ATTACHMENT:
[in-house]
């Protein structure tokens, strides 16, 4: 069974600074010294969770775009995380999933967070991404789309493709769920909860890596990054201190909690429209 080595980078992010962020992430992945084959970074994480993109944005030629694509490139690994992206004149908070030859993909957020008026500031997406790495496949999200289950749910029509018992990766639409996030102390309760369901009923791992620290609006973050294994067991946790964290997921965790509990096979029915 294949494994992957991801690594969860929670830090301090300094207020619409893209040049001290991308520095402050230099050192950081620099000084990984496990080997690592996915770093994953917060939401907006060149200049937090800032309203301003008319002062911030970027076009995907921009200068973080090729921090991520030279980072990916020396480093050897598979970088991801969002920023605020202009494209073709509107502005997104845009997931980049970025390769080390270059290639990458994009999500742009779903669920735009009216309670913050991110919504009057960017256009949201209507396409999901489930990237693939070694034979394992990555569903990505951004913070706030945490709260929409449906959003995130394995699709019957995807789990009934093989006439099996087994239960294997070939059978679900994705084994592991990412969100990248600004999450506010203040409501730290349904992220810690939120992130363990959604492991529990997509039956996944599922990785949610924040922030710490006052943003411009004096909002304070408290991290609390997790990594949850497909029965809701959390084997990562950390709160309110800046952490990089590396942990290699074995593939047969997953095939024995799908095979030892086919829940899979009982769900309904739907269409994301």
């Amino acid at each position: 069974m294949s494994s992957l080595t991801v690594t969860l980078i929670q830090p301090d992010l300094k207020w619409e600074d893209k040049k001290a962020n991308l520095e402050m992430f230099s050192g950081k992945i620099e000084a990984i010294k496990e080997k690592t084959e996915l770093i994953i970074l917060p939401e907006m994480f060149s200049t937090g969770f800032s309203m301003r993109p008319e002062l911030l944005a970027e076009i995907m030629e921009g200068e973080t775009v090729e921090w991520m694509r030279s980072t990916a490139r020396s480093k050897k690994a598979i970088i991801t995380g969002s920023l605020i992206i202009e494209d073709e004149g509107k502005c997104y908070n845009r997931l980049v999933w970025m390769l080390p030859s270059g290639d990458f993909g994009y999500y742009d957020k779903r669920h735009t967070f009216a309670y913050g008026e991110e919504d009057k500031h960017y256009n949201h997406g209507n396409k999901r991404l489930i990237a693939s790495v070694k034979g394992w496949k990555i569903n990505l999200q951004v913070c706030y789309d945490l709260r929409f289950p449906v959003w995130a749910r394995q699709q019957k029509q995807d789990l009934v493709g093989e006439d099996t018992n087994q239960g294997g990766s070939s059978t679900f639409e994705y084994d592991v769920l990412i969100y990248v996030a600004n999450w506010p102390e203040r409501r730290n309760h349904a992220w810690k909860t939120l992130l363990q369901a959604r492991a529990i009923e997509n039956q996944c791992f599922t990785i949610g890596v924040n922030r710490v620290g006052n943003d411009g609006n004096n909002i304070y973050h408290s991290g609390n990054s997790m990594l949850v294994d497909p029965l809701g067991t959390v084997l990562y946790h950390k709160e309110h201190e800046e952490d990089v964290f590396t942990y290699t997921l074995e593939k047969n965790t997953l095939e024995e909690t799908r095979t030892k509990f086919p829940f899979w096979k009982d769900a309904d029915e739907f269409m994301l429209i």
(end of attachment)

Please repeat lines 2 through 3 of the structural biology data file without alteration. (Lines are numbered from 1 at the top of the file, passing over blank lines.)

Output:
């Protein structure tokens, strides 16, 4: 069974600074010294969770775009995380999933967070991404789309493709769920909860890596990054201190909690429209 080595980078992010962020992430992945084959970074994480993109944005030629694509490139690994992206004149908070030859993909957020008026500031997406790495496949999200289950749910029509018992990766639409996030102390309760369901009923791992620290609006973050294994067991946790964290997921965790509990096979029915 294949494994992957991801690594969860929670830090301090300094207020619409893209040049001290991308520095402050230099050192950081620099000084990984496990080997690592996915770093994953917060939401907006060149200049937090800032309203301003008319002062911030970027076009995907921009200068973080090729921090991520030279980072990916020396480093050897598979970088991801969002920023605020202009494209073709509107502005997104845009997931980049970025390769080390270059290639990458994009999500742009779903669920735009009216309670913050991110919504009057960017256009949201209507396409999901489930990237693939070694034979394992990555569903990505951004913070706030945490709260929409449906959003995130394995699709019957995807789990009934093989006439099996087994239960294997070939059978679900994705084994592991990412969100990248600004999450506010203040409501730290349904992220810690939120992130363990959604492991529990997509039956996944599922990785949610924040922030710490006052943003411009004096909002304070408290991290609390997790990594949850497909029965809701959390084997990562950390709160309110800046952490990089590396942990290699074995593939047969997953095939024995799908095979030892086919829940899979009982769900309904739907269409994301």
């Amino acid at each position: 069974m294949s494994s992957l080595t991801v690594t969860l980078i929670q830090p301090d992010l300094k207020w619409e600074d893209k040049k001290a962020n991308l520095e402050m992430f230099s050192g950081k992945i620099e000084a990984i010294k496990e080997k690592t084959e996915l770093i994953i970074l917060p939401e907006m994480f060149s200049t937090g969770f800032s309203m301003r993109p008319e002062l911030l944005a970027e076009i995907m030629e921009g200068e973080t775009v090729e921090w991520m694509r030279s980072t990916a490139r020396s480093k050897k690994a598979i970088i991801t995380g969002s920023l605020i992206i202009e494209d073709e004149g509107k502005c997104y908070n845009r997931l980049v999933w970025m390769l080390p030859s270059g290639d990458f993909g994009y999500y742009d957020k779903r669920h735009t967070f009216a309670y913050g008026e991110e919504d009057k500031h960017y256009n949201h997406g209507n396409k999901r991404l489930i990237a693939s790495v070694k034979g394992w496949k990555i569903n990505l999200q951004v913070c706030y789309d945490l709260r929409f289950p449906v959003w995130a749910r394995q699709q019957k029509q995807d789990l009934v493709g093989e006439d099996t018992n087994q239960g294997g990766s070939s059978t679900f639409e994705y084994d592991v769920l990412i969100y990248v996030a600004n999450w506010p102390e203040r409501r730290n309760h349904a992220w810690k909860t939120l992130l363990q369901a959604r492991a529990i009923e997509n039956q996944c791992f599922t990785i949610g890596v924040n922030r710490v620290g006052n943003d411009g609006n004096n909002i304070y973050h408290s991290g609390n990054s997790m990594l949850v294994d497909p029965l809701g067991t959390v084997l990562y946790h950390k709160e309110h201190e800046e952490d990089v964290f590396t942990y290699t997921l074995e593939k047969n965790t997953l095939e024995e909690t799908r095979t030892k509990f086919p829940f899979w096979k009982d769900a309904d029915e739907f269409m994301l429209i």